Survey shows how food standards differ by generations

Perceptions of healthfulness vary dramatically between Millennials and Boomers.

It’s no secret that Millennials are changing the food and nutrition landscape, but Baby Boomers have their own set of unique ideas about what they want on their plate.

The International Food Information Council (IFIC) Foundation recently dug deep into what Boomers think about food and nutrition in the “2016 Food & Health Survey” and found that perceptions of the healthfulness of certain foods vary dramatically among generations, especially between Boomers versus Millennials.

The survey revealed that Boomers look for different health benefits from their food compared to other generations, particularly Millennials, according to the survey results. They are also more likely than Millennials to be interested in health benefits associated with foods such as weight management, cardiovascular health and digestive health. Millennials, on the other hand, are more likely to be interested in benefits of mental health, muscle health and immunity associated with foods.

“IFIC’s consumer research continues to provide valuable insights into consumer perceptions on a number of issues related to food and nutrition,” said Joseph Clayton, chief executive officer of the IFIC Foundation. “These results further show how diet is not ‘one size fits all.’ This is especially apparent across the generations.”

Boomers showed a distinct definition of a healthy eating style compared to other generations. The survey found that Boomers are more likely than the general population (32% versus 22%) to define a healthy eating style by moderation/serving size and portions. Additionally, Boomers are more likely than Millennials (30% versus 17%) to define a healthy eating style as including certain foods they consider healthy.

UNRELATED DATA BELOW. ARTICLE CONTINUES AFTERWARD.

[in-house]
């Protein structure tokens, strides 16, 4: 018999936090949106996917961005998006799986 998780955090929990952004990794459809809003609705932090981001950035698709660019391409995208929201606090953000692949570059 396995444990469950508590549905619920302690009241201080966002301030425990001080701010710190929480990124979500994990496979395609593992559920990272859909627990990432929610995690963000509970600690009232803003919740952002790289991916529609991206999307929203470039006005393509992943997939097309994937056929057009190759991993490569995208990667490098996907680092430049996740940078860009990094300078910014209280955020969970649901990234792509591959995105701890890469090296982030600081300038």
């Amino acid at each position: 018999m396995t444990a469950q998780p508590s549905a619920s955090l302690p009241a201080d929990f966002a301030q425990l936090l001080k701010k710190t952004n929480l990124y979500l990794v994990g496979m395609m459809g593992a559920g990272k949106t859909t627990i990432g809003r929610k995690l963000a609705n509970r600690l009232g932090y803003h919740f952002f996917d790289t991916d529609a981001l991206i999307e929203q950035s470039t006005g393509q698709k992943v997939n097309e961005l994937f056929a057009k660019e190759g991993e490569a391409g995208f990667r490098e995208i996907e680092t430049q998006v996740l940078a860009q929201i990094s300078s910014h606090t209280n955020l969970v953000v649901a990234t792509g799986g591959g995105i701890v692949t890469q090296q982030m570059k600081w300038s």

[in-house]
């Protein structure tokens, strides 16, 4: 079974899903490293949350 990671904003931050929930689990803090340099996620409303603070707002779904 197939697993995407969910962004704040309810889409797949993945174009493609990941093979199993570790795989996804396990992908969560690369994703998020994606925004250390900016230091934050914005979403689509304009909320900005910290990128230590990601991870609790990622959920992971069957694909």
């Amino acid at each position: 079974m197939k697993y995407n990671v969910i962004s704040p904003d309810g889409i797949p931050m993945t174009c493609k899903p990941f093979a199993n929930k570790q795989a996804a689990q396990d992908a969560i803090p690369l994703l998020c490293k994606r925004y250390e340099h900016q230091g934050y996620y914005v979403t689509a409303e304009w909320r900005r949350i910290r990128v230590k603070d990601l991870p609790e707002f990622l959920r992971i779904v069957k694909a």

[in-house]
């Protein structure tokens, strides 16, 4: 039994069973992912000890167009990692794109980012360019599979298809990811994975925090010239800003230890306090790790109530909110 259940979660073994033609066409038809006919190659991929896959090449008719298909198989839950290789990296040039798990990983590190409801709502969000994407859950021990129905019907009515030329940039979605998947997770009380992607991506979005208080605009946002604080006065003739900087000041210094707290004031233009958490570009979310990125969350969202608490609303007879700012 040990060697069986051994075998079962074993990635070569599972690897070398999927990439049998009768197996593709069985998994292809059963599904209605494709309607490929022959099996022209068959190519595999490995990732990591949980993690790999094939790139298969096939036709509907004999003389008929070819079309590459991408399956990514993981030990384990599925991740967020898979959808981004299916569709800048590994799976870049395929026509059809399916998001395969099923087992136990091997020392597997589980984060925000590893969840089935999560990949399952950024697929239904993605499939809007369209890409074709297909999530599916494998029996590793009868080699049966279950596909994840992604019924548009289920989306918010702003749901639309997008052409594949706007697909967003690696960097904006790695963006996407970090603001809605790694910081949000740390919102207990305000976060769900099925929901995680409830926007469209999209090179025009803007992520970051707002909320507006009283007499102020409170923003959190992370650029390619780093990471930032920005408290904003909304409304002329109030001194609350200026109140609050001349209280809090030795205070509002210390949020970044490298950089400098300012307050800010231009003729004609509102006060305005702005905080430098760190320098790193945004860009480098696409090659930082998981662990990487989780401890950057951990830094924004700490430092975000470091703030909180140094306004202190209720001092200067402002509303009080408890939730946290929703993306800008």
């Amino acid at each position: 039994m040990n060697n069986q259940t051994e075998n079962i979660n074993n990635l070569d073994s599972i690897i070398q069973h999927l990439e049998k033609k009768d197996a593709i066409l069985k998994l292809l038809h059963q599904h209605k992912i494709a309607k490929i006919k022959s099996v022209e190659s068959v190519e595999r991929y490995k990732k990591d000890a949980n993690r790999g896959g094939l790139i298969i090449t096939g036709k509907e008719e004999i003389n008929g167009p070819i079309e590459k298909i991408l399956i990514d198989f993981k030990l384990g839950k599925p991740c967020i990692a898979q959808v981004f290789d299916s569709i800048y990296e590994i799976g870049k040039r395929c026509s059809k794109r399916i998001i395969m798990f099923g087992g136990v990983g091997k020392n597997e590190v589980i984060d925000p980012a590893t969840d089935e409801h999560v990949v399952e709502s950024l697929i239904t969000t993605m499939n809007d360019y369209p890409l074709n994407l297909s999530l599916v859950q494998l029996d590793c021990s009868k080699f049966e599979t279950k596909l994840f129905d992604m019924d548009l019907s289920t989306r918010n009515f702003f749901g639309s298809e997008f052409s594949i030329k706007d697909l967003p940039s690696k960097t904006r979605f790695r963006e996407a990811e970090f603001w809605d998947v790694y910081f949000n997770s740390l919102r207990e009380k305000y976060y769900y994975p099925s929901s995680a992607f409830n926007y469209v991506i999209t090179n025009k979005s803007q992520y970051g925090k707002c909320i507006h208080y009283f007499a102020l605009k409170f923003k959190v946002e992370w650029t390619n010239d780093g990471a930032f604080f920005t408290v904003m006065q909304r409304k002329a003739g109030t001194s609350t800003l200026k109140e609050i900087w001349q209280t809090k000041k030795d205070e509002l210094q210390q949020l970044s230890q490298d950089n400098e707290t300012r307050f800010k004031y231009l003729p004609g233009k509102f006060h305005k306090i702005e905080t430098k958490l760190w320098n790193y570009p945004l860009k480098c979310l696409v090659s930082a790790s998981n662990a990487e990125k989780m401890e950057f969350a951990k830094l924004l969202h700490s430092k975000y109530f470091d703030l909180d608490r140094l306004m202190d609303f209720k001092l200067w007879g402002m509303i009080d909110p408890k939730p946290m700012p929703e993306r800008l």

Boomers, more so than Millennials, rated whole grains (80% versus 70%), protein from plant sources (75% versus 63%) and omega-3 fatty acids (71% versus 59%) as healthy.

Their opinions on sweeteners are changing as well. Almost four in 10 Boomers (37%) believe that “added” sugars are less healthful than they used to believe, with nine in 10 of those who have recently changed their opinion on added sugars reporting that they are now consuming less.

Of those who reported changing their opinion of added sugars within the last year, Boomers were more likely than Millennials (37% versus 29%) to view them as less healthful than they had in the past. Additionally, they were more likely to agree that low-calorie sweeteners can play a role in weight management (31%) than Millennials (14%) and the general population (18%).

In terms of who they trust for information about food, Boomers are more likely to trust their personal health care professionals (HCPs) for information on the types of food to eat compared to other generations. They are also more likely to trust registered dietitians/nutritionists (75%) and personal HCPs (73%) than Millennials (65% and 58%) and the general population (67% and 61%).

The survey also found that Boomers are less likely to trust fitness professionals (16%), farmers (11%) and bloggers (8%) than Millennials (27% fitness professionals, 21% farmers and 18% bloggers) and the general population (26% fitness professionals, 9% farmers and 15% bloggers).

The results were derived from an online survey of 1,003 Americans ages 18-80 that was conducted March 17-24, 2016. Results were weighted to ensure that they are reflective of the American population, as seen in the 2015 "Current Population Survey." Specifically, they were weighted by age, education, gender, race/ethnicity and region.

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